Hoover Daily Report

Subspecialty Health Care in the United States: More Is Better!

Friday, January 27, 2006

The past decade has seen dramatic changes in the U.S. health care marketplace. More than two-thirds of patients in the United States are now enrolled in managed-care networks administered by conglomerate, cost-concerned managed-care bureaucracies. Despite managed care, however, health care costs have continued to rise—placing expensive new medical technologies at risk in discussions of containing health care costs.

Although the United States is leading the world into a new era in medicine with the convergence of advances in molecular biology, medical imaging, and minimally invasive diagnosis and therapy, a trend toward non-state-of-the-art technologies is directly correlated with the degree of managed-care penetration. We must realize that reducing the availability of advanced medical technology will drastically affect our high standard of health care.

A recent study by researchers at Dartmouth claims that the more subspecialties in health care, the more expensive the care, without significant benefits to the patient. These flawed conclusions received widespread news coverage and conveyed the dangerous implication that the linchpins of the United States health care system—subspecialty care and its associated advanced technology—are simply wastes of money.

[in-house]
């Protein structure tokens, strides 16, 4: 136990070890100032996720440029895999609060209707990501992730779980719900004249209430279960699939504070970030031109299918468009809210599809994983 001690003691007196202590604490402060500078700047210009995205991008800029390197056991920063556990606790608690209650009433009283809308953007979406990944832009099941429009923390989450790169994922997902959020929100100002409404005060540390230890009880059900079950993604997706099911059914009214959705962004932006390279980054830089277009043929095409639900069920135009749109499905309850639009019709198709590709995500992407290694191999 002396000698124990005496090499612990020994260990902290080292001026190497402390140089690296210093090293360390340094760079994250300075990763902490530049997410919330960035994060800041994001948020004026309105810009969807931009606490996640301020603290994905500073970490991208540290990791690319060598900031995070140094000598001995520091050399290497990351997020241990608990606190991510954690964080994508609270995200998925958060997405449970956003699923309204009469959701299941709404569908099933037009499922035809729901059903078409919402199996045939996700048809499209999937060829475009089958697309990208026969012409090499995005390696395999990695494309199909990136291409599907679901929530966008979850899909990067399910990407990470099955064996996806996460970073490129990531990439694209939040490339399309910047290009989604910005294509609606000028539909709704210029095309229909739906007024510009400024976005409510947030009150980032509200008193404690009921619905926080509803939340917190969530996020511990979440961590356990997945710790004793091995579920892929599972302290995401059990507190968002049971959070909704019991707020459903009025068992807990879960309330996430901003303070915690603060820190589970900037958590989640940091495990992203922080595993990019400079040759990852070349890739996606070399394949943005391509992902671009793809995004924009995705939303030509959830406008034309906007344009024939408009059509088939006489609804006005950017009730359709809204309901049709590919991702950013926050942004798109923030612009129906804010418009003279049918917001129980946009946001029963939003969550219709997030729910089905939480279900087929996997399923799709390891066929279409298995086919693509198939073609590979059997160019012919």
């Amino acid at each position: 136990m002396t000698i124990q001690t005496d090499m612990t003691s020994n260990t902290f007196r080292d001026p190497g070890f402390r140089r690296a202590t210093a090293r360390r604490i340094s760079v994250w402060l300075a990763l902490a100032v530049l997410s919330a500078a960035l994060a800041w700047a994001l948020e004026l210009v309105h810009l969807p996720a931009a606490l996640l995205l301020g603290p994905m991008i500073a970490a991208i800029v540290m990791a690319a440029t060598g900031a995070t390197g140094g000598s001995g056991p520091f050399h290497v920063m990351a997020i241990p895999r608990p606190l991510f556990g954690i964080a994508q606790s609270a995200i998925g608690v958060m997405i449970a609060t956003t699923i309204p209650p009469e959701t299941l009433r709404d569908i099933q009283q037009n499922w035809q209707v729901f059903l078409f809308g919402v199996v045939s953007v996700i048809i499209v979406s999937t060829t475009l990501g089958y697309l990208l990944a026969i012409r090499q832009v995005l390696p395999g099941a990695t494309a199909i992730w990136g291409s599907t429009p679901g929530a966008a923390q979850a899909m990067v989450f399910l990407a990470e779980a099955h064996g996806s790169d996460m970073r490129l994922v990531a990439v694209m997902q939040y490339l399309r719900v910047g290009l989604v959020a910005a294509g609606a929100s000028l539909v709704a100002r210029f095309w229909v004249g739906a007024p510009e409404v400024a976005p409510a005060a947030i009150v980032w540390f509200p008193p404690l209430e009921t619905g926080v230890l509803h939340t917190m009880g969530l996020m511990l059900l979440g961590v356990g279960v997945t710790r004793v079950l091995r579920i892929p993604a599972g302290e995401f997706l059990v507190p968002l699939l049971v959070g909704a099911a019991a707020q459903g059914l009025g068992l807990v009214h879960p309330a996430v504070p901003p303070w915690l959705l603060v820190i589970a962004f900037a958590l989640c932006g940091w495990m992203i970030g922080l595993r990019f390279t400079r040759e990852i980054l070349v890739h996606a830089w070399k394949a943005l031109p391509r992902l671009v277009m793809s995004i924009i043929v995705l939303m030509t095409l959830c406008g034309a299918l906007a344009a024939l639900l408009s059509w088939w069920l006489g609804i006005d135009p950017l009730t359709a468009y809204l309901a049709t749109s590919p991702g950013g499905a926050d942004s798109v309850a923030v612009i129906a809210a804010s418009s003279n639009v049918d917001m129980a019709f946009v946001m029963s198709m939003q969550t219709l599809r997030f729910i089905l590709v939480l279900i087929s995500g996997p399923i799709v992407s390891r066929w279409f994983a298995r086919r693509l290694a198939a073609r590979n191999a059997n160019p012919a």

Why are such studies misleading? Because the patient outcome measured is patient mortality, which is easily quantified by researchers despite its gross oversimplification of the end point. Most medical researchers agree that more subtle and complex parameters, such as quality of life, more relevantly assess the effects of sophisticated medical care. Indeed, when experienced subspecialists perform complex medical procedures, numerous studies show improved outcomes. Similarly, advanced medical imaging technologies may or may not influence mortality statistics, yet more rapid diagnosis using noninvasive, pain-free, and cost-effective methods is an important advantage.

Oversimplifying a complex issue can be dangerous. The widespread publicity generated by the Dartmouth study indicates the highly charged issue of expensive health care in the United States. The rising costs of health care, most of which are a result of technological advances, cannot continue to be tolerated by the current system. Yet technological innovation defined American medicine in the twentieth century. Leading-edge technology, and, more important, access to it, is often cited as the key difference between U.S. and other health care systems. Moreover, it is naïve to think that the uses of specialized medical technologies are best determined by generalists (a point well understood by the medical community).

The United States has the most sophisticated health care in the world. Advances in medical technology, which are essential to improving medical diagnoses and developing new therapies, are expensive and demand highly developed knowledge at the subspecialist level. Because we lead and teach the world the newest advances in medicine, we must sustain the commitment to new medical technologies and subspecialty care. Any proposals to contain health care costs need to ensure the continued development of medical technology.